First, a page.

The birth of our Lord Jesus Christ is the beginning of some things new that will lead to all things new. His birth gave us a new birth, a New Covenant, a new sacrifice, a New Testament, a new commandment, and a new peace. All these will lead us to a new earth, a New Jerusalem, and a new heaven. The Lord’s entrance into the world transformed it in preparation of our salvation and for future generations of believers toward eternal life. The transformation continues. Christ’s humble entry into the world was the fulfilment of all God’s promises. “‘The glory of this latter temple shall be greater than the former,’ says the Lord of hosts. ‘And in this place I will give peace,’ says the Lord of hosts” (Haggai 2:9).
We were given a new birth through the Holy Mystery of Baptism. Prior to this incomparable rebirth, all mankind was banished to Hades. The righteous awaited the Lord’s long anticipated coming which began when the Lord ousted Adam and Eve from the garden and cursed the serpent (Genesis 3). When we chant in the Friday Theotokia, using the words of Saint Cyril of Alexandria, “He took what is ours and gave what is His,” it is because God took our flesh with all its burdens except for the desire to sin, so that He could clothe us in Christ, His beloved Son, who is sinless, obedient, and paid our debt to restore us back to Him.
Through the Holy Mysteries, the New Covenant replaced the former, because the former could not save any—neither the sinner nor the righteous. The Mosaic Law was insufficient to save souls, but could only provide boundaries and a map for righteousness. The prophet Moses longed for this New Covenant—through the birth of Christ. For forty years, this archprophet struggled with a stiff-necked people, though miracles had bemused them and God’s mighty arm avenged them of their indigence, yet their hearts remained like stone.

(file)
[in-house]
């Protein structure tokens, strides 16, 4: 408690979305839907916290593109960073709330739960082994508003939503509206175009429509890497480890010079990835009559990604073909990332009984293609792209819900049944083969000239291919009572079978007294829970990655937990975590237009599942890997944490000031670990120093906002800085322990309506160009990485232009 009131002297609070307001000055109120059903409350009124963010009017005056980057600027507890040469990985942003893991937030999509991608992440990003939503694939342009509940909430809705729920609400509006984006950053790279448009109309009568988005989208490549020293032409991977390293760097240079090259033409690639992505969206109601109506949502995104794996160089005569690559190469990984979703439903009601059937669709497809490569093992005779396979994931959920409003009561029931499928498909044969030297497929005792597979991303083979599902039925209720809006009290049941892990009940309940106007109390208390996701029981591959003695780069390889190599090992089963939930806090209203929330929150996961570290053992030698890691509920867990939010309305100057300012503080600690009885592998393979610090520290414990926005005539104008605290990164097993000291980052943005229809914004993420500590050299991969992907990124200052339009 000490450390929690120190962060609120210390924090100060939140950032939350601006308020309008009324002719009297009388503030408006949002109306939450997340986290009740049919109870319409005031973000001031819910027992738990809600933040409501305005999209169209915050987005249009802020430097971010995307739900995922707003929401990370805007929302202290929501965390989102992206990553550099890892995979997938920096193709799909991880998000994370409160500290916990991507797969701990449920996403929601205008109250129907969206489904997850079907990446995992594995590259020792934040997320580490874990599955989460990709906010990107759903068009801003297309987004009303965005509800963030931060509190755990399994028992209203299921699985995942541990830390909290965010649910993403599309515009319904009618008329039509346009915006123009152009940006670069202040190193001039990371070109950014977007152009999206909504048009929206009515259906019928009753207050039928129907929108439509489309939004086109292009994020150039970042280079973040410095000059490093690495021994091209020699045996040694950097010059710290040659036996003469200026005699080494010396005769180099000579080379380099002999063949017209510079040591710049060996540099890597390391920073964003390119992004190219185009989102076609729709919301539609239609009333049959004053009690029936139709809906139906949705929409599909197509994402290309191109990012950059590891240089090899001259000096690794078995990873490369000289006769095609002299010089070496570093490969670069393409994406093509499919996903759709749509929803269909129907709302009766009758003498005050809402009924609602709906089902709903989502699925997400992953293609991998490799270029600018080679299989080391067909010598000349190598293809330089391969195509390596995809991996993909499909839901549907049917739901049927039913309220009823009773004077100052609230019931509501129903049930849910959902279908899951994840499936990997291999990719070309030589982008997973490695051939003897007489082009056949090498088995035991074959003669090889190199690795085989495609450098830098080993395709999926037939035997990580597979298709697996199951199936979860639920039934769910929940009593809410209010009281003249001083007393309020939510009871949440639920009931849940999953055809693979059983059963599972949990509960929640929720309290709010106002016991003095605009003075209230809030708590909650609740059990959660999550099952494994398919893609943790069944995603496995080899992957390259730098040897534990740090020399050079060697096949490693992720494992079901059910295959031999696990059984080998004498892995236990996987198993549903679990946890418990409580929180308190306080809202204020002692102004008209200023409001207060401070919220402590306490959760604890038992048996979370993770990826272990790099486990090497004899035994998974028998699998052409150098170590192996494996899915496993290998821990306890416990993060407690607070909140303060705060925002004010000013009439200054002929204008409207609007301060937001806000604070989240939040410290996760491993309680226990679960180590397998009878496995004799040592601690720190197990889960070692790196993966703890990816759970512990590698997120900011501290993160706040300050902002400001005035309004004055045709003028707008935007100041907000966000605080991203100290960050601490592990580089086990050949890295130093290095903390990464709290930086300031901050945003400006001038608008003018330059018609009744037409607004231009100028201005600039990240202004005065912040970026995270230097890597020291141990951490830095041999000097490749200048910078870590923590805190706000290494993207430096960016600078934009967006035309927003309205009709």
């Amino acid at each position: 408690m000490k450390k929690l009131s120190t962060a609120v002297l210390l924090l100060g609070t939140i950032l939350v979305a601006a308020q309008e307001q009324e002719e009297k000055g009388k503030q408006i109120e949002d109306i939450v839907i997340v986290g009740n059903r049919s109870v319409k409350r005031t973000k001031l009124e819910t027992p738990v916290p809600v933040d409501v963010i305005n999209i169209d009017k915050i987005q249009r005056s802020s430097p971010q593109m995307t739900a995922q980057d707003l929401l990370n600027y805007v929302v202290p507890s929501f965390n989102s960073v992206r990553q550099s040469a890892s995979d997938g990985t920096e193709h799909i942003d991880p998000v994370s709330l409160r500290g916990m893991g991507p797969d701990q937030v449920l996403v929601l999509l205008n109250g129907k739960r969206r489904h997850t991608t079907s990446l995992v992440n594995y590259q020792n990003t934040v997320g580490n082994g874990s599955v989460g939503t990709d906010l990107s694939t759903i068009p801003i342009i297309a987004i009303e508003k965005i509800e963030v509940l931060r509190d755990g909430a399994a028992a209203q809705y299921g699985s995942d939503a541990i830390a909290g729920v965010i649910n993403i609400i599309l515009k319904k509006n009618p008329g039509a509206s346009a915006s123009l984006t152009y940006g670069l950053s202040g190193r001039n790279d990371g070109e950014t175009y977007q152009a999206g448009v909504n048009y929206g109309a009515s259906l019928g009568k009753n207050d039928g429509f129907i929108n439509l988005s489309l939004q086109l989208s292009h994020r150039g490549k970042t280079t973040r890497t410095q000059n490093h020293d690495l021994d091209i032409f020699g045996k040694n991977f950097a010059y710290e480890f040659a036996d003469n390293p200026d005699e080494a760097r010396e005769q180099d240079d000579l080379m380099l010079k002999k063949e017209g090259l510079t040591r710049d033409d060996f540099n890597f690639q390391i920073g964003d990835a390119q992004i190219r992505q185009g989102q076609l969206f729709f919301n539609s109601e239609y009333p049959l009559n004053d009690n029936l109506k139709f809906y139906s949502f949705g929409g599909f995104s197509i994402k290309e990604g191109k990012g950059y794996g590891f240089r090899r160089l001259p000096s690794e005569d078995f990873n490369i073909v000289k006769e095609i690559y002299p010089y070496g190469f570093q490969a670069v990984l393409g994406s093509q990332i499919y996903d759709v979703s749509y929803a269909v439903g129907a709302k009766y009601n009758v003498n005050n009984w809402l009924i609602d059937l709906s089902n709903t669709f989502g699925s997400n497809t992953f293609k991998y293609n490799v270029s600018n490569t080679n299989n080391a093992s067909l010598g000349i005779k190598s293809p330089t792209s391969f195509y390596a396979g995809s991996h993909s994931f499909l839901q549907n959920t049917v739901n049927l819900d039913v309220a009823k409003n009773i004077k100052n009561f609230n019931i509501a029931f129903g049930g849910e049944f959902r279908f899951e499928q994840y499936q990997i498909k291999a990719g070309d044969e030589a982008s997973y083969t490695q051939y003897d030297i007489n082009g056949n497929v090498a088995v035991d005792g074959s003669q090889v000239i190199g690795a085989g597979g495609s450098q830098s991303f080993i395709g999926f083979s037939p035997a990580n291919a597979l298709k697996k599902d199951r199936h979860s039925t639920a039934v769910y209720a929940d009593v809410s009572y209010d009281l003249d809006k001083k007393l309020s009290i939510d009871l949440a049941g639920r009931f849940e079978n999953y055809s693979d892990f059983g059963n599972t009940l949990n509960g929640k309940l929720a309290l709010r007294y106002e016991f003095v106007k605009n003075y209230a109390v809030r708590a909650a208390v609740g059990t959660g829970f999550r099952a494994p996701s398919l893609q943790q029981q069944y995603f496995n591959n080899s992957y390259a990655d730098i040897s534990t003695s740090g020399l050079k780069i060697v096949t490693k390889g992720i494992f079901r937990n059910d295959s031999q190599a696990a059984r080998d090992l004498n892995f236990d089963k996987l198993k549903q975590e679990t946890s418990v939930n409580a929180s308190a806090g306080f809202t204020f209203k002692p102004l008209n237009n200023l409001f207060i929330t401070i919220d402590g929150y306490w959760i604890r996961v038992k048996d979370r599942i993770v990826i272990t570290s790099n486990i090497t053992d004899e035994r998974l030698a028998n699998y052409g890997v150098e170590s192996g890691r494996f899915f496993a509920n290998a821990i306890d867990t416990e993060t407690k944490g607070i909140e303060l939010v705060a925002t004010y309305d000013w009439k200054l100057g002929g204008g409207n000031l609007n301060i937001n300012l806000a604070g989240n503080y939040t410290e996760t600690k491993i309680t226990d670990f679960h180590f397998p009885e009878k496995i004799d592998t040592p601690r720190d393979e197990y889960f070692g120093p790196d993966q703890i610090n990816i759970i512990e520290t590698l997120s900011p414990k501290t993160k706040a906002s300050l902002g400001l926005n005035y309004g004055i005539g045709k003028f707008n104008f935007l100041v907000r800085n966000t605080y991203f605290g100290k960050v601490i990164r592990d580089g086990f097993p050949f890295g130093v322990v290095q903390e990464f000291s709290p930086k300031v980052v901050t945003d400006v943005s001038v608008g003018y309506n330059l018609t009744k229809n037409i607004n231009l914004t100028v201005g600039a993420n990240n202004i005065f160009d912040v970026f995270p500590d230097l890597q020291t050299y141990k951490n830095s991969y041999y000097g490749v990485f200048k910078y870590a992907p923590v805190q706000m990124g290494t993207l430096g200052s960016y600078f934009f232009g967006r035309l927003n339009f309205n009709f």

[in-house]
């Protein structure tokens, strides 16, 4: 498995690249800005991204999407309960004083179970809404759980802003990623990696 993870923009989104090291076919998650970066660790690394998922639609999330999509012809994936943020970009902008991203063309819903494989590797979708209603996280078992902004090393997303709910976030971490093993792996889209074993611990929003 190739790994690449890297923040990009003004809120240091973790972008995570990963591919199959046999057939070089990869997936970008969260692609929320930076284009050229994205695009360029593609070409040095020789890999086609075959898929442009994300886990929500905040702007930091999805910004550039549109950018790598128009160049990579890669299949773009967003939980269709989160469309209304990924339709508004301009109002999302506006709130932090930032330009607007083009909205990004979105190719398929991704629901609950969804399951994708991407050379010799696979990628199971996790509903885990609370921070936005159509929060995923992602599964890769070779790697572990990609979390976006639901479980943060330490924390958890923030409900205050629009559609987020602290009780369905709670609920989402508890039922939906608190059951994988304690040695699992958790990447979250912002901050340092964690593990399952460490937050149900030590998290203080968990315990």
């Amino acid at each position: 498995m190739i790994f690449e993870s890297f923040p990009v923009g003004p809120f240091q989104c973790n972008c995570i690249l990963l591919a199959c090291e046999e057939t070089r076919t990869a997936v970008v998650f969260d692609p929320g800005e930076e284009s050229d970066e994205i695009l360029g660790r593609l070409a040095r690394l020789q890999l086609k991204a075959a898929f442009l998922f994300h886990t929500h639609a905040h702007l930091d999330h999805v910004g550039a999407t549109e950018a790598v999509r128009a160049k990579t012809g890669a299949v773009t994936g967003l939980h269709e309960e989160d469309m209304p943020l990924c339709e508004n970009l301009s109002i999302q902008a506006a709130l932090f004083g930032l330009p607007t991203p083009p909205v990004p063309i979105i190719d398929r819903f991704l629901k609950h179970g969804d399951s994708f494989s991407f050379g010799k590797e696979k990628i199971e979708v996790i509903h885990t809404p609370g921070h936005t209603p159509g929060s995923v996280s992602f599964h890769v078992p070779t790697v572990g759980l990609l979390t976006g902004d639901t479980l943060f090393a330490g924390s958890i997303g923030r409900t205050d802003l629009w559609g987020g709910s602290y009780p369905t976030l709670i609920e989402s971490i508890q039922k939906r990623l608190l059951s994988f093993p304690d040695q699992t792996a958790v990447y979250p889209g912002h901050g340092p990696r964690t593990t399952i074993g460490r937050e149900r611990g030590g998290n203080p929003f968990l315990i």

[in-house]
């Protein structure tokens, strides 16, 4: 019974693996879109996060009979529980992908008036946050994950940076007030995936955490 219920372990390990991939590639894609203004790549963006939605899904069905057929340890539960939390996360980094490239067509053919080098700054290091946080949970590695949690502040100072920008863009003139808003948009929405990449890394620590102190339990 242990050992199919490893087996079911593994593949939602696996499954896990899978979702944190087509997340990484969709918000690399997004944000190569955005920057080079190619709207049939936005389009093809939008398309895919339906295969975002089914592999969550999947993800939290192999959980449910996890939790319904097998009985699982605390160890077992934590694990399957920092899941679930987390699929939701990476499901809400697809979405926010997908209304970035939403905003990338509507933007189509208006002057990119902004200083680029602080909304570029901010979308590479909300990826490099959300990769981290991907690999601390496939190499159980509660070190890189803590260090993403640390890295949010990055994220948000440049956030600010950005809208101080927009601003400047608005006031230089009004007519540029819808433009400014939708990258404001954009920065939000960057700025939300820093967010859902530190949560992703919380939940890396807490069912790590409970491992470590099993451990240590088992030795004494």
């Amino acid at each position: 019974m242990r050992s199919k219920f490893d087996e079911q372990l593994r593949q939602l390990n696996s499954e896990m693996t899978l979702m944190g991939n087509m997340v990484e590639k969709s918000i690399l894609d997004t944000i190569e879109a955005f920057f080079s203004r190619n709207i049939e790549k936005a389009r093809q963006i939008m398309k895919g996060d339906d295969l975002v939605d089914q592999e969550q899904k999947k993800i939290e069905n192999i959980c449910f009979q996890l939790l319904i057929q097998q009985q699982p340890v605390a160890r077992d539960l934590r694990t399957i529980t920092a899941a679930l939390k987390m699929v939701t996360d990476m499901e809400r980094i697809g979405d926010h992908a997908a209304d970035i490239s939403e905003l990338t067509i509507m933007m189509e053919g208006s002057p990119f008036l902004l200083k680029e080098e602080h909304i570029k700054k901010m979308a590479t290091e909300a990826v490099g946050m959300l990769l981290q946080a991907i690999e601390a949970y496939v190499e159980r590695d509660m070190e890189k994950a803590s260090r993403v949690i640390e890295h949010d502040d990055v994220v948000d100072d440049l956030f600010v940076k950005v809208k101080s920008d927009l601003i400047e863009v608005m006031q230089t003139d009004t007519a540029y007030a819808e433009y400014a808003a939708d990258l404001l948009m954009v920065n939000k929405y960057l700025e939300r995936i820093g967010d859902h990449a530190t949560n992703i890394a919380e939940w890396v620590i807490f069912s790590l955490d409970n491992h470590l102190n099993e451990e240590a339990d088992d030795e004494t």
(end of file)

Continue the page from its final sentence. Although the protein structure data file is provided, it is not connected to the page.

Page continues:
Moses foretold of the new circumcision of the heart to restore mankind to that better image and likeness of God. “And the Lord your God will circumcise your heart and the heart of your descendants, to love the Lord your God with all your heart and with all your soul, that you may live” (Deuteronomy 30:6). Many prophets predicted the nativity of the Lord Jesus, who would enter a New Covenant with us that He had promised. The Forerunner, Saint John the Baptist, identified Christ as the Lamb of God, who through Him whose blood was shed for us, the New Covenant would be accomplished (John 1:29).
According to the inspiration of the Holy Spirit, the New Testament is the conclusion of the narrative, which started in the beginning of creation, unto the formation of the Old Covenant, entrance into the New Covenant, and forecast of the coming age. The New Testament reveals the fulfillment of all the prophecies regarding the nativity of Christ, from Moses, David, Isaiah, Jeremiah, Ezekiel, Hosea, and Micah. The New Testament gave birth to the new Church and the believers became the dwelling of the Holy Spirit. However, the Church has been embattled from the beginning, and continues, even until now. Thus, the Church was built upon two critical seeds: love and the blood of the martyrs for Christ. It is no surprise that news circulating in the world today still parade the martyrdom of Christians, who through their love for Christ, are never dissuaded to pay the ultimate price for bearing His name. To the believer, the cost of this tumultuous life is irrelevant for to gain Christ is priceless.
Martyrdom for the sake of Christ began from the time of His birth (cf. Matthew 2). The commandment to love one another has not changed and will not change no matter how many are slaughtered. No conditions have been added, nor taken away, nor has it been altered in any way. Love is the spirit by which we should keep the Ten Commandments. Love is a criterion for Christians in the New Testament and conditional for the New Covenant. Love your family. Love your neighbours. Love your enemies. Love those who curse you. Love those who kill you. The Lord described love as a new commandment because He gave it a new dimension, which is, “as I have loved you” (John 13:34).
We can love because we have the Holy Spirit—the Spirit of truth, love, and peace. “For God has not given us a spirit of fear, but of power and of love and of a sound mind” (1 Timothy 1:7). This is God’s peace, not from a fallible human treaty or broken promises. “Peace I leave with you, My peace I give to you; not as the world gives do I give to you. Let not your heart be troubled, neither let it be afraid” (John 14:27). Angels proclaimed the beginning of an era that received the nativity of our Lord Jesus Christ with resounding joy and a message of peace, though Christianity would be subjected to years of martyrdom. Life for Christians remains bracketed between godly love and godly peace, from the beginning until the end. Therefore, let us joyfully proclaim with the angels, “Glory to God in the highest, and on earth peace, goodwill toward men!” (Luke 2:14).
God bless you.
His Grace Bishop Youssef is Bishop of the Coptic Orthodox Diocese of the Southern United States (www.suscopts.org)
7 January 2017